Exodus: Migration of Jews Out of France Begins
Since no census based on religion or ethnicity is allowed under French law, demographers must rely on indirect sources and estimates in order to assess the size and distribution of the Jewish population. Results can be quite diverse. Since 1994, according to most polls and investigations, 1% of the French describe themselves as Jewish. Since the global French population (overseas territories included) grew during the same period from 57.6 million to 65.5 million in 2013, the Jewish population may actually have grown by ten percent, from 576,000 to 655,000.
However, many sources point instead to diminishing numbers. According to the Jewish Virtual Library, the Jewish population has declined to 480,000.
According to the report on religious attitude and affiliation in France released in 1994 by CSA, a polling institute, 1% of the French identified “entirely” with Judaism, an additional 1% identified “strongly,” and an additional 2% identified “somewhat.” These results would have enlarged the sway of Judaism to 4%, over 2 million. (Some 92% of the French said they did not identify “at all” with Judaism.)
CSA has conducted many other polls on religious issues since then, but has never entirely replicated its 1994 methodology. Still, according to its 2003 survey, 2% of French adults aged 18-24 years identified as Jewish, a figure that would tend to confirm that “the audience” of Judaism was then larger than what it is routinely assumed to be. As for the 2013 CSA survey, it provides figures with similar implications: 2% of the French say they are “strongly interested” in Judaism, and an additional 16% say they are “somewhat” interested; whereas 82% are “not interested.”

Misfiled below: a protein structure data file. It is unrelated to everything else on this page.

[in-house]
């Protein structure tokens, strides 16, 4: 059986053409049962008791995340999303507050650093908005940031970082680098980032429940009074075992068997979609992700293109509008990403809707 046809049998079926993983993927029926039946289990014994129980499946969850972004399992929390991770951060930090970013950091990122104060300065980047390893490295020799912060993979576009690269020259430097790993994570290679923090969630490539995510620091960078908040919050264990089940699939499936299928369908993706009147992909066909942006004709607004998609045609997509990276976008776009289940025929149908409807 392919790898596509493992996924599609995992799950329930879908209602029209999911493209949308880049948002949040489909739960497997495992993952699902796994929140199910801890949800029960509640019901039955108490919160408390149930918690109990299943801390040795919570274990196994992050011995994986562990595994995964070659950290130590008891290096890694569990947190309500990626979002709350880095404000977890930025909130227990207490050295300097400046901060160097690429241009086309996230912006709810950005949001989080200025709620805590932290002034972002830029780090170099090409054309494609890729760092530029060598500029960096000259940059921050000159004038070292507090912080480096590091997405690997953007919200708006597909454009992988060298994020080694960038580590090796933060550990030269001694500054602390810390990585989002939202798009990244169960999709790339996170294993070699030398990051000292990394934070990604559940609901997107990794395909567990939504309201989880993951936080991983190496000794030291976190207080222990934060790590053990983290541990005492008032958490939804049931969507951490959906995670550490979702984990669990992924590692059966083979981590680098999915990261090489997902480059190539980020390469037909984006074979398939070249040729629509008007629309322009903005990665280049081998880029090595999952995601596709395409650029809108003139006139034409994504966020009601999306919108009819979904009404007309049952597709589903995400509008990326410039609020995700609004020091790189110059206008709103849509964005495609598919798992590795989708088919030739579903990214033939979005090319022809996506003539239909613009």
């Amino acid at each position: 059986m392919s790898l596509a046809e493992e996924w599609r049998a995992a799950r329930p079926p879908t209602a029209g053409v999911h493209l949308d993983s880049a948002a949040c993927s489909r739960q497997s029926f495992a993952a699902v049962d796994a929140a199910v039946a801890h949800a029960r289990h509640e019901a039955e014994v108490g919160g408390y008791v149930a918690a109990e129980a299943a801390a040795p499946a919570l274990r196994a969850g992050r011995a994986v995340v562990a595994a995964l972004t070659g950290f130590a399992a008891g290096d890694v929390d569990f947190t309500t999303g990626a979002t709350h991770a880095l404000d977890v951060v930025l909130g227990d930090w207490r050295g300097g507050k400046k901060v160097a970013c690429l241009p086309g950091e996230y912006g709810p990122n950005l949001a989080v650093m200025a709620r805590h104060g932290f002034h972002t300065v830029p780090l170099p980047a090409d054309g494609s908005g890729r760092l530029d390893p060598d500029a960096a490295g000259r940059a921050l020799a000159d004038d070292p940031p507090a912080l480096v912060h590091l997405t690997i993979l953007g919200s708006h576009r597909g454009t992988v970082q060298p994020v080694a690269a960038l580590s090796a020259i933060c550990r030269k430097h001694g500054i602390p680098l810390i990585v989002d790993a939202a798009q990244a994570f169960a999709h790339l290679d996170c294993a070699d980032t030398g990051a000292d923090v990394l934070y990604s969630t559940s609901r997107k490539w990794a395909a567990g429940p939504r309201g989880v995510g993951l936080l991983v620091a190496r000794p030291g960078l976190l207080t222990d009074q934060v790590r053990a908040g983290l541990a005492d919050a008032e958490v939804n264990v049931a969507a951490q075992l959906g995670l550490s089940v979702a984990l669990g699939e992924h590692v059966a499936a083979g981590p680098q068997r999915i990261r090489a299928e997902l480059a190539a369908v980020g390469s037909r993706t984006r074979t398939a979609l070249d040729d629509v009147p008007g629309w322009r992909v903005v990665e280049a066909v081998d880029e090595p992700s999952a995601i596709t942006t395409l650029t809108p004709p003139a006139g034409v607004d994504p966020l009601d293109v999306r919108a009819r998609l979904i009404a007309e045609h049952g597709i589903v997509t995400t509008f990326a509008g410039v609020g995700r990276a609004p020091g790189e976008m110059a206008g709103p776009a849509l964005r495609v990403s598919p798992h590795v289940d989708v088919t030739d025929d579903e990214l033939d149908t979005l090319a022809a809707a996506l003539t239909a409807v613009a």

The pattern set by the recently released Pew Forum report on American Jews may perhaps help researchers assess the real demographics of the French Jews. What the Pew Forum report essentially shows is that many Americans retain a link with Judaism and with Israel even if they are estranged from Jewish congregations and Jewish religion, or are only partially of Jewish descent. The same may be true about French Jews.
From 1994 to 2013, a solid 2% of the French population has expressed a steady commitment to Jewish matters, a number twice as large as the nominal Jewish population. It is likely that the broader 2% -- that may amount nowadays to about 1.2 million people -- have helped the core 1% to stay or even grow, in spite of death, acculturation, and emigration to Israel and other places. Moreover, the Jewish population writ large seems to be surrounded by ever-growing circles of more or less remote sympathizers, especially among observant Christians.
If indeed the broader Jewish population or “audience” of France, or just a significant fraction of it, is so concerned about its future as to consider leaving the country, Israel may realistically envision a major immigration wave in the coming decade, and should be well-advised to take the necessary steps without delay.